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DI­REC­TOR Maren Ade CAST Peter Si­monis­chek, San­dra Hüller, Michael Wit­ten­born, Thomas Loibl

PLOT Win­fried Con­radi (Si­monis­chek) is a di­vorced pi­ano teacher with a pas­sion for prac­ti­cal jokes. Griev­ing the death of his pet dog, he trav­els to Bucharest to re­con­nect with his daugh­ter in the guise of his al­ter-ego, life coach Toni Erd­mann.

IF YOU WANT a snap­shot of the odd­ball bril­liance of Toni Erd­mann, just hoover up some of the IMDB plot key­words: “fa­ther-daugh­ter re­la­tion­ship”, “false teeth”, “woman watch­ing man mas­tur­bate”, “cap­i­tal­ism”, “zom­bie make-up”, and “ref­er­ence to Whit­ney Hous­ton”. Writer-di­rec­tor Maren Ade’s 2016 Cannes dar­ling works very hard to stack the odds against it­self. It’s nearly three hours long. It’s set in the densely de­tailed world of Ger­man busi­ness con­sul­tants. It’s a com­edy built around wigs, whoopee cush­ions and jizzing on pe­tits fours.

Yet the re­sult is funny, per­cep­tive, alive to life’s rich­ness and ab­sur­di­ties and in its fi­nal mo­ments, ab­so­lutely devastating.

The set-up sounds like well-tooled Hol­ly­wood com­edy: prankster dad cheers up his worka­holic daugh­ter through wacky per­sonas — sac­cha­rine life lessons en­sue. Hap­pily, Ade has no truck with for­mula. Thanks to great writ­ing and su­perla­tive per­for­mances, the re­la­tion­ship between good-hearted, hang-dog Win­fried (Si­monis­chek) and his daugh­ter, built-for-busi­ness Ines (Hüller), feels au­then­tic — deftly tog­gling between af­fec­tion and stone-cold ex­as­per­a­tion. There is no ill in­tent or mal­ice on ei­ther side but the pair can’t help but dis­ap­point each other over and over again. And it’s a joy to watch.

Ade de­liv­ers laughs in spades — there is some­thing of the dead­pan ab­sur­dity of A

Swedish Love Story di­rec­tor Roy An­der­s­son in her world­view — and cre­ates a mal­leable tone that can take in a man dressed as a tree and al­ways feel real. Yet she never for­gets to mine the hu­man from the high con­cept. It’s in beau­ti­fully ob­served mo­ments such as when Ines and Win­fried say good­bye to each other yet have to en­dure an awk­ward, ag­o­nis­ing wait for a lift. From its open­ing scene — Win­fried plays an elab­o­rate joke on a courier — to a naked party set-piece to its cli­mac­tic mo­ment of heartrend­ing sur­re­al­ism, Toni Erd­mann hits so many dif­fer­ent notes and colours. The ef­fect is daz­zling.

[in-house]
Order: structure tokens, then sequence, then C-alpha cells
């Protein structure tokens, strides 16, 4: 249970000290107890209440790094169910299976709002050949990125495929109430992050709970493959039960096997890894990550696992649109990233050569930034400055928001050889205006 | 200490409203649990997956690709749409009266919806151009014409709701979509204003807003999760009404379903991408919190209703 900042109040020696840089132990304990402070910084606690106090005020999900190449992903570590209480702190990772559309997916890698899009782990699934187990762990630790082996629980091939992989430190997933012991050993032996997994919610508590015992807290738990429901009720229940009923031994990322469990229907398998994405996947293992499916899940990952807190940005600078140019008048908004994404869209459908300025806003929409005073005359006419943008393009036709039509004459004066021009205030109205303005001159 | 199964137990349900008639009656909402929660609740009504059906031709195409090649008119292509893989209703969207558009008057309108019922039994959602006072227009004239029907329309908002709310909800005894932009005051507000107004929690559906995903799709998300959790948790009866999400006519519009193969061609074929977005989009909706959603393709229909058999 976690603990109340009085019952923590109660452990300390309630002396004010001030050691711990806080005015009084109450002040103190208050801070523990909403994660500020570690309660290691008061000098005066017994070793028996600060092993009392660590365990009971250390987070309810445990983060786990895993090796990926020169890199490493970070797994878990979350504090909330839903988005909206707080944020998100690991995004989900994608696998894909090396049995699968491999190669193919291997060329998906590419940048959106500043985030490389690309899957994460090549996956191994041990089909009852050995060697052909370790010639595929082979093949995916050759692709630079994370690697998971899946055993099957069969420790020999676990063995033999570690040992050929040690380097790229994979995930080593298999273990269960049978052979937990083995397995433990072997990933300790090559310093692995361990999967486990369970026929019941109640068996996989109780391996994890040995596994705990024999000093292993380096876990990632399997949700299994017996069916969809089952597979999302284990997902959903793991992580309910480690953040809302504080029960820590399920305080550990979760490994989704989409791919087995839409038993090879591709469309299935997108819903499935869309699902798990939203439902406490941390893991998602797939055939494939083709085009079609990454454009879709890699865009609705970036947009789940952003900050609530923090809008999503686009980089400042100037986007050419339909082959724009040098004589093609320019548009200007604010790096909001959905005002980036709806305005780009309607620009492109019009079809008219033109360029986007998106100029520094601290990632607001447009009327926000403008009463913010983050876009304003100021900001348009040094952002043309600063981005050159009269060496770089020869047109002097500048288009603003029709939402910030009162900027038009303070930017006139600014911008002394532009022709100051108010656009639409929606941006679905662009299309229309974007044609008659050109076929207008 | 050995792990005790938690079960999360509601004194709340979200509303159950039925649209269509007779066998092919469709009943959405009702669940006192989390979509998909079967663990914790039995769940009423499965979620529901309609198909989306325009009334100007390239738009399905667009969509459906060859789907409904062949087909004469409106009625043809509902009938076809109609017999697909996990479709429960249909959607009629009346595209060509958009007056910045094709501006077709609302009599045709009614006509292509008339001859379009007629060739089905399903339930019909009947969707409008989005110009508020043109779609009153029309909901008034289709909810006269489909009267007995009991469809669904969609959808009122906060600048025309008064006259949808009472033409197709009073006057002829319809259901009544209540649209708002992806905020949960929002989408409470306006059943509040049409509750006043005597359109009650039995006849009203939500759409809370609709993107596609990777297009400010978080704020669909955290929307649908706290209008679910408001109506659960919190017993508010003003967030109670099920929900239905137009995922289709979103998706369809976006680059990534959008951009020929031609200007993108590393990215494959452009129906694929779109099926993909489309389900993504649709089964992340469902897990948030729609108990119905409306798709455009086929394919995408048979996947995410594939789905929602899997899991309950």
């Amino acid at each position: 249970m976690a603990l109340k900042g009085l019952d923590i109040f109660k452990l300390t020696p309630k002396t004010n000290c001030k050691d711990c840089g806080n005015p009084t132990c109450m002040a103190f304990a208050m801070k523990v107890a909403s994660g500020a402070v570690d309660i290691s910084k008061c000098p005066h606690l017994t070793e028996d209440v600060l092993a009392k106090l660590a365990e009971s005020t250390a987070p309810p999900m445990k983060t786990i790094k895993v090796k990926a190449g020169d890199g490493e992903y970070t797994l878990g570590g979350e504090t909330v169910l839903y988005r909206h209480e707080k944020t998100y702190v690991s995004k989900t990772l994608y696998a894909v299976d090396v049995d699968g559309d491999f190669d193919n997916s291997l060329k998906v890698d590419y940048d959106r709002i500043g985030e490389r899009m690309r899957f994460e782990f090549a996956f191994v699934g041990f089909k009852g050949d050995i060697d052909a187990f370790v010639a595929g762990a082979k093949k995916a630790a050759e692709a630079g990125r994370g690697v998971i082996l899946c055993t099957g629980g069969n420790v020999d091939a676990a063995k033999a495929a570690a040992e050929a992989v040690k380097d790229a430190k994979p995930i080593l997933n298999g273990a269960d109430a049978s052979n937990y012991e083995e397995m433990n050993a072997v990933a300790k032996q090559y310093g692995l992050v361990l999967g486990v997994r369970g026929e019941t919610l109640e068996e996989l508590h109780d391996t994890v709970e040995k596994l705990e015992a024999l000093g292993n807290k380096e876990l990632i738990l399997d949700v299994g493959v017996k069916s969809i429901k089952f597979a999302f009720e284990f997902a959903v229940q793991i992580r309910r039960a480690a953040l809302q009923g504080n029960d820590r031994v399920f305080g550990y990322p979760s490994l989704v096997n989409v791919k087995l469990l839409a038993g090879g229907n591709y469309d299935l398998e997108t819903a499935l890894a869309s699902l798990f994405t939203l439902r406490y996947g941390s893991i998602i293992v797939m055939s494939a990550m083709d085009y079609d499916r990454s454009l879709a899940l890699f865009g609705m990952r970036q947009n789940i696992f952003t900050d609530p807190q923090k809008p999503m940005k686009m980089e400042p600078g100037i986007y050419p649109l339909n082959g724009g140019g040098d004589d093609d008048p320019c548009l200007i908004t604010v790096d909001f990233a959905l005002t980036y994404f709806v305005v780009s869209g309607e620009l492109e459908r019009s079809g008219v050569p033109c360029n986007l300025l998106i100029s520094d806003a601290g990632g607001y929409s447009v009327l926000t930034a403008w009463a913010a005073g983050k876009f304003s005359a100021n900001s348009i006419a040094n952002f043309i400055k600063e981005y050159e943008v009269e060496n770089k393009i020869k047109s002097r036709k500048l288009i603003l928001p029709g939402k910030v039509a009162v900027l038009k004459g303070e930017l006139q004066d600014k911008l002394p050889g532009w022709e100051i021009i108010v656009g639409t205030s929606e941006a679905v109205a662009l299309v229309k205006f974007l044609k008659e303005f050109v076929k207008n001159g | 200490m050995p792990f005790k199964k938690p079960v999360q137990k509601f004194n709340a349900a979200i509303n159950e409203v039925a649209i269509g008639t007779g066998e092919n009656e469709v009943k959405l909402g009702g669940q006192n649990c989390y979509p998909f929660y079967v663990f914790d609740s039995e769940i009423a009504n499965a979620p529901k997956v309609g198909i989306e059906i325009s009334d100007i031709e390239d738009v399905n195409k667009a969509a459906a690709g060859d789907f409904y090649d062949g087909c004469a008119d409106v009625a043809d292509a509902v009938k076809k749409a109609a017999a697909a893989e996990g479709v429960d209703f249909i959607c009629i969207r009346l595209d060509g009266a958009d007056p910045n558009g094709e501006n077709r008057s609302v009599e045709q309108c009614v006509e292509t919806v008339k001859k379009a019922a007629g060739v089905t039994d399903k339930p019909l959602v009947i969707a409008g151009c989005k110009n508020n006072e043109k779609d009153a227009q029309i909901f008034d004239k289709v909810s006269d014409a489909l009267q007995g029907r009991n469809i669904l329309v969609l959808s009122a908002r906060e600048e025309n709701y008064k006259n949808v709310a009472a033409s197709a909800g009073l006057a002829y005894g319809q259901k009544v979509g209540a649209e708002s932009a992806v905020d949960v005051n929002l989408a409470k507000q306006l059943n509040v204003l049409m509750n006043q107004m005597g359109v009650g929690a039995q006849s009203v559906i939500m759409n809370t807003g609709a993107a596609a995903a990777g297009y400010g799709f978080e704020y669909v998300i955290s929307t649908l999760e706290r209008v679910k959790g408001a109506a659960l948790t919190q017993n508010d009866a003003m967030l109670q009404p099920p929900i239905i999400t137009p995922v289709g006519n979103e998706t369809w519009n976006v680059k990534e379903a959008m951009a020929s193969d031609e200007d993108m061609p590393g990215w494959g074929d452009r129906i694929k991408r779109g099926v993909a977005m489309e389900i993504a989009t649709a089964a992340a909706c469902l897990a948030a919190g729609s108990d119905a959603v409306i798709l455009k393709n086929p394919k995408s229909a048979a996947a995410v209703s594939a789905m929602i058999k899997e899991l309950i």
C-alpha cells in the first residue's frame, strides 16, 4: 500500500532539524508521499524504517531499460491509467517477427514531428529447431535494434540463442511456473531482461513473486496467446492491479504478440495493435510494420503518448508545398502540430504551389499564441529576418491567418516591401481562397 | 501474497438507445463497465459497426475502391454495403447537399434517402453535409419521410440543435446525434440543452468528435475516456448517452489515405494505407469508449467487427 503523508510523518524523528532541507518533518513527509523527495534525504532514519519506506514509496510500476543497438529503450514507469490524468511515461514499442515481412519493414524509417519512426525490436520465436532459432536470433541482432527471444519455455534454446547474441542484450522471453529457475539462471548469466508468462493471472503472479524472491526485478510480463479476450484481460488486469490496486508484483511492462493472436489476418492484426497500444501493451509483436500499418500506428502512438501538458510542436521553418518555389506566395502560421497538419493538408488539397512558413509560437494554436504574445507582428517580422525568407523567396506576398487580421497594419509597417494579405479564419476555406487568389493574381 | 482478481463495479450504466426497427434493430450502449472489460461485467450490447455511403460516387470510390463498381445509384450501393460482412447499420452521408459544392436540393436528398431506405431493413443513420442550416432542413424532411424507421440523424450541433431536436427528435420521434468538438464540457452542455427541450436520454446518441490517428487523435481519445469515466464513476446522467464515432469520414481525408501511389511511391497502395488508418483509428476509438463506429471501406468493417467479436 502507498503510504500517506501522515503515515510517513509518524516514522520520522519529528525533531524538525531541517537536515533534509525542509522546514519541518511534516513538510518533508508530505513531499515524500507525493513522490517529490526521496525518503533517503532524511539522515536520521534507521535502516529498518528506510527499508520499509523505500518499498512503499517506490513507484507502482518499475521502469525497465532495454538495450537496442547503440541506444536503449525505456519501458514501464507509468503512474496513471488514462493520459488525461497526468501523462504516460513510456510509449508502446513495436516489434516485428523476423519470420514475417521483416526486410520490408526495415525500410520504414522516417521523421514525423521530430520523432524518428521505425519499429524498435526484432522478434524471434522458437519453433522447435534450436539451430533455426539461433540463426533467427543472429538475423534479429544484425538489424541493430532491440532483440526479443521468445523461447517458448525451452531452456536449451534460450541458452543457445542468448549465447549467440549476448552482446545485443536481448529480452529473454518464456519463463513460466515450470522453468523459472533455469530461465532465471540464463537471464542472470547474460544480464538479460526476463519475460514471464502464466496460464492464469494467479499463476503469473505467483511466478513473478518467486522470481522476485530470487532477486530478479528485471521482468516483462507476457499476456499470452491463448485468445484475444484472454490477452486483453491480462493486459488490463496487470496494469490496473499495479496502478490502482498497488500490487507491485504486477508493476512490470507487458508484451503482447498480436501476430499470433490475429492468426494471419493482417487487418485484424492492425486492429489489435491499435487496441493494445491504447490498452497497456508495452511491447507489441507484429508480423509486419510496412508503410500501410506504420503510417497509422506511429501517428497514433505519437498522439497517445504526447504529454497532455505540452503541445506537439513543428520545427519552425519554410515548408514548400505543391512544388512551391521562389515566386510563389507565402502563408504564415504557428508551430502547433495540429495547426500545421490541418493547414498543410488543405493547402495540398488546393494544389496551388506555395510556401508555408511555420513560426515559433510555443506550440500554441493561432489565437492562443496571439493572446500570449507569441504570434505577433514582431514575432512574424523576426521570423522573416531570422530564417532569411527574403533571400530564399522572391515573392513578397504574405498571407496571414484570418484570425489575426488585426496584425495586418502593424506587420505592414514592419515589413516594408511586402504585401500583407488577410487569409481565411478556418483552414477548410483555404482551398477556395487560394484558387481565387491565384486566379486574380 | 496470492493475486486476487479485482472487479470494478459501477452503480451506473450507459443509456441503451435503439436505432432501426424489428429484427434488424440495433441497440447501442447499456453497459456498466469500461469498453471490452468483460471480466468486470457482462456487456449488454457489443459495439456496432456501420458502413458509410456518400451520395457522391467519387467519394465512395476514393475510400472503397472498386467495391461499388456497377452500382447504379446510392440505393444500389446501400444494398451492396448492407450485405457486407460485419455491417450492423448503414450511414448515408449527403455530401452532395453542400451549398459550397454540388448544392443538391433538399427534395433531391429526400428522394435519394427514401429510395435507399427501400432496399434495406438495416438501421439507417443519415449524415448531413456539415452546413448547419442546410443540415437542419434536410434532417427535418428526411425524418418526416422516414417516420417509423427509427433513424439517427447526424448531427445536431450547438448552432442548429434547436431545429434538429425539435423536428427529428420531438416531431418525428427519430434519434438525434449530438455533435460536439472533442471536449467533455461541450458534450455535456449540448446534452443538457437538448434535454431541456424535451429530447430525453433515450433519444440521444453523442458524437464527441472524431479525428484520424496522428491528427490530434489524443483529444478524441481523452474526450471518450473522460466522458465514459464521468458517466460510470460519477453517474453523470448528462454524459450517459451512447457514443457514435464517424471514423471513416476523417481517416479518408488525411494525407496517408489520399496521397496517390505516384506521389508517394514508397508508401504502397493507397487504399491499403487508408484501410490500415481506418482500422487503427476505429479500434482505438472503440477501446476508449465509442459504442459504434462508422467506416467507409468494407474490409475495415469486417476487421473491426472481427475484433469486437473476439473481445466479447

This range also runs to telling social com­men­tary. It is a film with a keen sense of the shift­ing land­scape of Europe (as Ines plans to make peo­ple re­dun­dant, Ade’s cam­era point­edly wan­ders from the meet­ing room to cap­ture the poverty out­side) and gen­der dy­nam­ics in the work­place, qui­etly etch­ing the way women are sub­tly de­meaned in pro­fes­sional life. Just watch how Ines is taken in­fin­itely more se­ri­ously just be­cause she has a man by her side, even if he is a weapons-grade buf­foon.

One of its man­i­fold plea­sures is see­ing its ini­tially un­sym­pa­thetic, bor­der­line un­like­able pro­tag­o­nists re­veal pre­vi­ously un­tapped depths, softer sides and vul­ner­a­bil­i­ties. Be­neath Win­fried’s ir­ri­tat­ing Bea­dle-like pen­chant for wind-ups and dad jokes comes an open­ness about the world. Sim­i­larly Ines’ ca­reer-girl de­fences come down grad­u­ally, chart­ing a course from busi­ness-like re­serve to ex­hi­bi­tion­ism, un­til, in spec­tac­u­lar fash­ion, she is war­bling Whit­ney’s The Great­est Love. Hüller’s per­for­mance is beau­ti­fully mod­u­lated. In an al­ter­na­tive uni­verse, she will be bound­ing up the stairs of the Dolby The­atre to the podium come 26 Fe­bru­ary. But in the real world, let’s just mar­vel at the achieve­ments of a stun­ning cen­tral per­for­mance in a gen­uine, droll, emo­tion­ally pow­er­ful odd­ity. IAN FREER

VER­DICT Set in the un­promis­ing world of Ger­man busi­ness con­sul­tancy, Toni Erd­mann is a low-key tri­umph, es­pe­cially for writer-di­rec­tor Maren Ade and star San­dra Hüller. A weird, thought­ful, hugely af­fect­ing treat.

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